My little learner decided she wanted to make her own books.
We'd been choosing and reading math literature from our home library shelves, borrowing others from the local library. Math was intriguing. Math was fun. She wanted to make her own books and apply her creative bent to master concepts.
Thankfully, we had blank books on hand.
My little learner chose a book from our stash, one which would match the fall leaf table toppers I found while grocery shopping.
Once the leaves were sorted, we made piles of ten.
On a piece of paper, I wrote numerals 1-10 alongside corresponding number words. From the sample, my little learner copied the numerals and corresponding words, giving each number a page in her book. By the time she was done copying, she felt very confident in her ability to form the numerals and count objects into sets. The more her book took form, the happier and more excited she became.
"I'm writing a book!"
She wanted to write the number words. I wrote the words on a piece of paper and she copied them into her book. The final step was to count out leaves to correspond with the numbers on each page.
I showed her how to set her book--open like a fan--on the kitchen table so the glue could dry. This prevented pages from sticking together.
In the end, my little learner had not only written her first math book--she was quite proud of her accomplishment--she had also learned to match number words with a set of objects and mastered one-to-one correspondence--all foundational math concepts.
Shopping for Christmas wrapping paper, I discovered stocking table toppers. I immediately thought of my eager book-making learner and added them to the conveyor in the check-out line.
Arriving home I told her there was a surprise in the bag for her.
She was thrilled.
Once again she chose a blank book from our collection and started to work.
Before long, she added another counting book to her collection.
She was ready for addition--adding two small sets to make one big set.
As the weather cooled, I found foam snowflakes online. I knew they could be the makings of her next book, Adding Snowflakes. I pulled one of our favorite reads, Snowflake Bentley, from our home library shelf and sat side-by-side on the couch, engaged in the unfolding plot.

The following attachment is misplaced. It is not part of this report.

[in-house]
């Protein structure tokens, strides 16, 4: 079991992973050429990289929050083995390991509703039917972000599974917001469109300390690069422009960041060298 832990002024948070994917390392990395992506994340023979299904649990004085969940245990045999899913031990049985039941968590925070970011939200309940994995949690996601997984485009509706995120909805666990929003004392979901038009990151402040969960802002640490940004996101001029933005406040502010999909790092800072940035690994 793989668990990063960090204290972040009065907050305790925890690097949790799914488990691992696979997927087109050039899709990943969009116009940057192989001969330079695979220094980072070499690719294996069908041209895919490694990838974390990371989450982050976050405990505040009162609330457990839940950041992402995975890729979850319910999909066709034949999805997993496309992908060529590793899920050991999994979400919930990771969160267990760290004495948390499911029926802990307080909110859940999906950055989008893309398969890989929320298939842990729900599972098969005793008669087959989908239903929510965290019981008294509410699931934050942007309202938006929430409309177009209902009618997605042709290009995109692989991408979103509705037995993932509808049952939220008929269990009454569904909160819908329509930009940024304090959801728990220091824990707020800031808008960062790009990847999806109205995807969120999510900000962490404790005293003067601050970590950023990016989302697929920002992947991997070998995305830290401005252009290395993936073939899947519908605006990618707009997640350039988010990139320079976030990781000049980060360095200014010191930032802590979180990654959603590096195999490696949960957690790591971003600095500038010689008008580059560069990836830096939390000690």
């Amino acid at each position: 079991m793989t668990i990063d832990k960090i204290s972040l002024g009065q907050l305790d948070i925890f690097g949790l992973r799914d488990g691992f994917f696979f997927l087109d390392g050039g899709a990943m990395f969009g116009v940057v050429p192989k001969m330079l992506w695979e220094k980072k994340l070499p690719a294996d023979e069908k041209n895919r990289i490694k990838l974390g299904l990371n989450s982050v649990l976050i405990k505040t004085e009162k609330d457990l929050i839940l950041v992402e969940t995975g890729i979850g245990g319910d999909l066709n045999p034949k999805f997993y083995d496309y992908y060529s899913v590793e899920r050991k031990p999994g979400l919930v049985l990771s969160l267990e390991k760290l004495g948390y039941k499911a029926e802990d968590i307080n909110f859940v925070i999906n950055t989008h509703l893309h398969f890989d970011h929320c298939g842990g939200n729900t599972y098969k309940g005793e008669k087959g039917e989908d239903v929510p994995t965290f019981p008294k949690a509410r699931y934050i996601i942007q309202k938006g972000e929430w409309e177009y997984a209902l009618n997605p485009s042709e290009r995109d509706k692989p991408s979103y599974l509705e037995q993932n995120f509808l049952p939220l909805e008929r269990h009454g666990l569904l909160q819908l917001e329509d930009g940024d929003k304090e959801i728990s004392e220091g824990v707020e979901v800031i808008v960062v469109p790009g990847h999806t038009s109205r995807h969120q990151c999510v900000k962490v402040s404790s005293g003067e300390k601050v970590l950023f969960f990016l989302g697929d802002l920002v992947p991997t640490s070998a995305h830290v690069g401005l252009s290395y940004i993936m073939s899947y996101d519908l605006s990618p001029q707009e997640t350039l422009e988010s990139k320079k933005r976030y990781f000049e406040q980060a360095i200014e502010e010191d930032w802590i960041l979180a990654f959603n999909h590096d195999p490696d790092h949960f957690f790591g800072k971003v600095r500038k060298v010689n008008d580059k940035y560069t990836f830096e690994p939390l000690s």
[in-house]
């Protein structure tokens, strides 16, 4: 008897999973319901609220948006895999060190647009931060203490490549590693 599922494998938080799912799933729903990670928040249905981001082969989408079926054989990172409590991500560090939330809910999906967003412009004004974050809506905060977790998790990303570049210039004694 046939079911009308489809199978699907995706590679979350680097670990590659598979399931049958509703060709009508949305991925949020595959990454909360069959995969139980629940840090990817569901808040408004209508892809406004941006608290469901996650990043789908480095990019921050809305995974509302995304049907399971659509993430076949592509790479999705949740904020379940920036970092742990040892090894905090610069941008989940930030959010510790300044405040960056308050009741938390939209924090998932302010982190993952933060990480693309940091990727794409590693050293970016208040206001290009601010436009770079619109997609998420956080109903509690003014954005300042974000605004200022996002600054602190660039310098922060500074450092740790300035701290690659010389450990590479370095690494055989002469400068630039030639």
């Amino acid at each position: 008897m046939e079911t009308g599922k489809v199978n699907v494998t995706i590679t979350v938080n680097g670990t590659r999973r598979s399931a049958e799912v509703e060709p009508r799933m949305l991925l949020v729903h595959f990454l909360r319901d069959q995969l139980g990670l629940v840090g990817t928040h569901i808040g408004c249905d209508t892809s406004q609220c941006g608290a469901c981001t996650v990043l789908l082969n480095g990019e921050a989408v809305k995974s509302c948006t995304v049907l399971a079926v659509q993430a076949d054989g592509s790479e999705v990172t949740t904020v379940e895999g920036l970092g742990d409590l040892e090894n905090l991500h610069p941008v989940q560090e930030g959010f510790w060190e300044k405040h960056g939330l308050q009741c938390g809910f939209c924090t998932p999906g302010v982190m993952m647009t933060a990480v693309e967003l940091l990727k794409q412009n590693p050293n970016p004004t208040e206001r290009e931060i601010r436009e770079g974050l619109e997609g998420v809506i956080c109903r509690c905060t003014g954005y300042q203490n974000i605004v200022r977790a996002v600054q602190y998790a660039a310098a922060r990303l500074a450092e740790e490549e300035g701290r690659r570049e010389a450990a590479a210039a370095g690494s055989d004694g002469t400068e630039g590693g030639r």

When we finished reading, she sorted the foam snowflakes by size, shape, and color--three attributes--another foundational math skill. This was a perfect start to making sets!
Once the snowflakes were sorted, I asked her to make sets of two, three, four, five, six, seven, and eight.
I explained the concept of addition--the combining of two sets to make a larger set and wrote some addition facts on the two-page spreads of her blank book. She read the numbers and glued the set required on each page. When gluing was complete, my little learner added the two sets and wrote the sum on the bottom right-hand corner of the two-page spread.
Book complete--now three in total--my little learner had the makings of a math library!
The next concept, addition with three addends--three sets.
With Valentine's just around the corner, I knew what we would do--add three sets of hearts.
Again, she chose the blank book--red stripes this time--sorted hearts by size and color, counted sets, and started adding. For this book she wrote the equations vertically. I explained that equations could be written horizontally or vertically without changing the answer. She was intrigued by the tidbit of knowledge. I wrote an equation both horizontally and vertically on a piece of paper and proved the concept by adding foam hearts. Indeed, the answer was the same.
In the end, she completed the book and added it to her collection!
Perhaps we will tackle subtraction next season?
I love that we were able to work side-by-side on these projects and that she was engaged and eager. She enjoyed math and wanted to learn more.
Time well spent.
Indeed, intentional, real, and relational.